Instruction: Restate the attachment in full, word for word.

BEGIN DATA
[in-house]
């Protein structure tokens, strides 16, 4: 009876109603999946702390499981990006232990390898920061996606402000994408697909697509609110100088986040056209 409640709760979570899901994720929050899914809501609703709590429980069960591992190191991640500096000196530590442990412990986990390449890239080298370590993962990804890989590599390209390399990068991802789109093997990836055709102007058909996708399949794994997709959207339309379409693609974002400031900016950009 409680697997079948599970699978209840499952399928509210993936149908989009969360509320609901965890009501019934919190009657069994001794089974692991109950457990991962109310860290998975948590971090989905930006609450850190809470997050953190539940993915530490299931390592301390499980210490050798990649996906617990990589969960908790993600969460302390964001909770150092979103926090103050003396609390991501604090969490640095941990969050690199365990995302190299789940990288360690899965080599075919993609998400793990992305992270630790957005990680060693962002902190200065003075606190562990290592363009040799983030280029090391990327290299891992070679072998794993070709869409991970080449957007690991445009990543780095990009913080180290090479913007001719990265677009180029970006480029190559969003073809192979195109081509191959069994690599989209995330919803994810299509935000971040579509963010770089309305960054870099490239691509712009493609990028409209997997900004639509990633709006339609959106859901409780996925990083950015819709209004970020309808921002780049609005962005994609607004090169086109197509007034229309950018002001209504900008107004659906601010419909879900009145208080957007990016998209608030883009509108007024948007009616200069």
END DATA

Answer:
[in-house]
């Protein structure tokens, strides 16, 4: 009876109603999946702390499981990006232990390898920061996606402000994408697909697509609110100088986040056209 409640709760979570899901994720929050899914809501609703709590429980069960591992190191991640500096000196530590442990412990986990390449890239080298370590993962990804890989590599390209390399990068991802789109093997990836055709102007058909996708399949794994997709959207339309379409693609974002400031900016950009 409680697997079948599970699978209840499952399928509210993936149908989009969360509320609901965890009501019934919190009657069994001794089974692991109950457990991962109310860290998975948590971090989905930006609450850190809470997050953190539940993915530490299931390592301390499980210490050798990649996906617990990589969960908790993600969460302390964001909770150092979103926090103050003396609390991501604090969490640095941990969050690199365990995302190299789940990288360690899965080599075919993609998400793990992305992270630790957005990680060693962002902190200065003075606190562990290592363009040799983030280029090391990327290299891992070679072998794993070709869409991970080449957007690991445009990543780095990009913080180290090479913007001719990265677009180029970006480029190559969003073809192979195109081509191959069994690599989209995330919803994810299509935000971040579509963010770089309305960054870099490239691509712009493609990028409209997997900004639509990633709006339609959106859901409780996925990083950015819709209004970020309808921002780049609005962005994609607004090169086109197509007034229309950018002001209504900008107004659906601010419909879900009145208080957007990016998209608030883009509108007024948007009616200069």